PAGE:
The management of household waste recycling centres in Lichfield and Burntwood are being brought back in-house, Staffordshire County Council has confirmed.

Burntwood Household Waste Recycling Centre. Picture: Google Streetview
Burntwood Household Waste Recycling Centre. Picture: Google Streetview

The current outsourced contract with Amey is due to expire in March 2022.

But the county council has said it does not intend to bring in another third-party contractor when that agreement ends.

Cllr Mark Deaville, Staffordshire County Council’s cabinet member for commercial, said:

“There have been significant changes in private sector involvement in the household waste recycling market in recent years, with fewer companies wanting the work and those that do are quoting higher prices.

“If we had put the contract out to tender we do not believe that there would be enough competition in the market for the county council to negotiate a deal that was good financially and also provided the flexibility to respond to changing environmental, recycling and climate change agendas in the next decade.

“Therefore, we believe resuming the management and day-to-day running of our sites is the best option to ensure we maintain the best service for residents, be sustainable and provide value for money.”

Cllr Mark Deaville, Staffordshire County Council

Amey stepped in to take on the contract last year after Staffordshire County Council agreed that the-then operator FCC could leave its contract early.

An all-party scrutiny committee examined potential options for the service last year, and an independent report by PwC UK was also commissioned to assess what alternatives could be pursued.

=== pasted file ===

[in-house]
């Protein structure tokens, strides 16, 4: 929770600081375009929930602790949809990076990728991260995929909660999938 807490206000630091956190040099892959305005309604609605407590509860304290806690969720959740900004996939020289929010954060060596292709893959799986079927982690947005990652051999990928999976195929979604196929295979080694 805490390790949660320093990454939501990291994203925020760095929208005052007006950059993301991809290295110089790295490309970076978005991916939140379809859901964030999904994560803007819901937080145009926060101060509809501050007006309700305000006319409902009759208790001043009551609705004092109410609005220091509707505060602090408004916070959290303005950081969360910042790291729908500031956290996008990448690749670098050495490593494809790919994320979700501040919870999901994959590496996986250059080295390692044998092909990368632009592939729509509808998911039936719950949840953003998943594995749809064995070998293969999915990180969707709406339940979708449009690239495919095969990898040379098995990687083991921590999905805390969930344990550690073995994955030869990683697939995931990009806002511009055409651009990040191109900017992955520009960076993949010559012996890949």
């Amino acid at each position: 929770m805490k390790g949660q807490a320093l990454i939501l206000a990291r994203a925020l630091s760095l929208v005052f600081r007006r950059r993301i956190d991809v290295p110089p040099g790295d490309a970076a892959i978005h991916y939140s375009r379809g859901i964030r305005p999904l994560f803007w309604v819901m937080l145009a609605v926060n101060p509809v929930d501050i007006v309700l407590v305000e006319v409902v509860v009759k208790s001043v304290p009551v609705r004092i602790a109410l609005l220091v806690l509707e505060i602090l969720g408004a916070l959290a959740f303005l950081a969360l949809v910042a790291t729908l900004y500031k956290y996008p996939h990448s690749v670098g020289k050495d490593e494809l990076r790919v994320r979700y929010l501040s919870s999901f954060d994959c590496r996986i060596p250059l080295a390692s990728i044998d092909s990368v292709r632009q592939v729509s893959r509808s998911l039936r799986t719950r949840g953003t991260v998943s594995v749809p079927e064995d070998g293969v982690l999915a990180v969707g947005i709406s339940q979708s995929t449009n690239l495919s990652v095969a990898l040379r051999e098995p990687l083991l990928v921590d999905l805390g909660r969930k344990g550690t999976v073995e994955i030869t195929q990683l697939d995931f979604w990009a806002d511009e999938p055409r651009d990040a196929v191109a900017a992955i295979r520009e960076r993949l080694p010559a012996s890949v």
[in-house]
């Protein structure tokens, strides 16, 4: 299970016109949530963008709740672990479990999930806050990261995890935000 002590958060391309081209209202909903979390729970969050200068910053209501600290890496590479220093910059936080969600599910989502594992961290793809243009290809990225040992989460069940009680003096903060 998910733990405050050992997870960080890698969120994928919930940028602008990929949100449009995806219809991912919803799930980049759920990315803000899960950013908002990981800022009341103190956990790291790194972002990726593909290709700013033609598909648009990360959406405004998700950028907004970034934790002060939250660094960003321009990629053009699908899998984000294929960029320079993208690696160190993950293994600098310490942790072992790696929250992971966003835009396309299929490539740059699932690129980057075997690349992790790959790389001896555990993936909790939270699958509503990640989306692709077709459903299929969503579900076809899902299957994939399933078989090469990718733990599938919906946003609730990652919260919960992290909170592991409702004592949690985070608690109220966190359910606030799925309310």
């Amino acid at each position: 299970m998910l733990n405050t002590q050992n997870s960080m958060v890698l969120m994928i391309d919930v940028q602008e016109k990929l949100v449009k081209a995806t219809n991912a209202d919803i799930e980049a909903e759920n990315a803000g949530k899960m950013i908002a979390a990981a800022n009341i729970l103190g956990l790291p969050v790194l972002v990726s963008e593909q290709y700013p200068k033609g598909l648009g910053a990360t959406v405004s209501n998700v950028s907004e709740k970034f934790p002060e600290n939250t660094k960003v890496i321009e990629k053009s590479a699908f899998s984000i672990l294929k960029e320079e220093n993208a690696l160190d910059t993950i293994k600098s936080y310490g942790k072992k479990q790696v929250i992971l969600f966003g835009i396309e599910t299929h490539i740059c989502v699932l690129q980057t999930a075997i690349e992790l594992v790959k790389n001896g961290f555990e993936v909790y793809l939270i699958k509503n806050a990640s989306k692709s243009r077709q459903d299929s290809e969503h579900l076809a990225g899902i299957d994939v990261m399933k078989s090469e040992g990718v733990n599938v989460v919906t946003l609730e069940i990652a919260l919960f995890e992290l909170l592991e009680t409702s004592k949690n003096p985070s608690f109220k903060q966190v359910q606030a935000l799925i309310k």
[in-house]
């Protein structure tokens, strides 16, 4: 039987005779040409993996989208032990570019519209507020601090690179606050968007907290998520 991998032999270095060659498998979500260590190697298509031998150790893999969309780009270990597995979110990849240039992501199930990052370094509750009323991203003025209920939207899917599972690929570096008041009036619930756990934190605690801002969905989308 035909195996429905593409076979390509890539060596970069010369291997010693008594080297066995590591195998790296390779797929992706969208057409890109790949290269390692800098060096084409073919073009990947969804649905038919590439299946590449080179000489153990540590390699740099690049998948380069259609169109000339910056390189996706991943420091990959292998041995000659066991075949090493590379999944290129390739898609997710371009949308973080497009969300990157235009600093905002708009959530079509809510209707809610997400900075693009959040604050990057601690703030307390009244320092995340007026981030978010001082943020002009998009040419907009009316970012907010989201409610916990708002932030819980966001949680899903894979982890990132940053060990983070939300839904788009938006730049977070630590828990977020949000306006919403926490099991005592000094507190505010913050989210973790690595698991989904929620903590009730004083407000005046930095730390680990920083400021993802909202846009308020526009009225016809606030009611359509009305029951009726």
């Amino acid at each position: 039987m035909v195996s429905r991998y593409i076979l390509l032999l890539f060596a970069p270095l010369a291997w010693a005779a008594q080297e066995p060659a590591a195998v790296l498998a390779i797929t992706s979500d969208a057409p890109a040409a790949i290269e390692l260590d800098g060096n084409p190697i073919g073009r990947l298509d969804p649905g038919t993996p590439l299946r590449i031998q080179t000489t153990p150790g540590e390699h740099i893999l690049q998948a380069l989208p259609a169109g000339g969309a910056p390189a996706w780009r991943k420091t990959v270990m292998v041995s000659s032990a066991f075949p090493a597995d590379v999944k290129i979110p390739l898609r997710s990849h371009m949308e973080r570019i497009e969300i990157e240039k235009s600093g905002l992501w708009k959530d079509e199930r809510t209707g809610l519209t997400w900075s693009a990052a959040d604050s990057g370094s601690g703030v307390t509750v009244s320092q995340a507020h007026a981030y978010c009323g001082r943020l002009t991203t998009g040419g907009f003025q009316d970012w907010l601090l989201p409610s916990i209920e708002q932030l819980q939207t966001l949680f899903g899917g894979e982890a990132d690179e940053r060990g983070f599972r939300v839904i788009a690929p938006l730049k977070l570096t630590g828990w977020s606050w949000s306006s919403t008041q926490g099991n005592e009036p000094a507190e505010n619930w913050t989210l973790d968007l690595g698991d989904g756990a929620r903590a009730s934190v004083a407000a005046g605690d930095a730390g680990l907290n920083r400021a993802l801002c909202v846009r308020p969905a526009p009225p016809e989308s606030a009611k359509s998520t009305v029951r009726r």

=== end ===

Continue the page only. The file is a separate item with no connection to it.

“We have been watching closely what is happening in the industry as we are preoccupied by providing the best service for residents while maintaining value for money.

“Residents will notice no difference when the changeover happens in 2022, although we do have ambitious plans to improve facilities and encourage more sophisticated recycling methods.

“This option will allow us to respond to changing demand, a growing population and the council’s commitment to reduce the county’s carbon footprint to net zero by 2050.”

Cllr Mark Deaville, Staffordshire County Council
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Steve Norman
2 years ago

On the face of it good news – as long as it does not prompt another, third, attempt by the County Council to close Burntwood’s facility.

2 years ago

Any chance the same can be done with road maintenance for Staffordshire?

The contract with Amey does not work for us, the roads are getting worse. Birmingham ditched them as well.

Hans Sachs
2 years ago

This could be good news, providing that s ‘re-arranger’ is employed who has a better idea of traffic flow than whoever reorganised the Lichfield site. Any passing ten-year-old could have done a better job.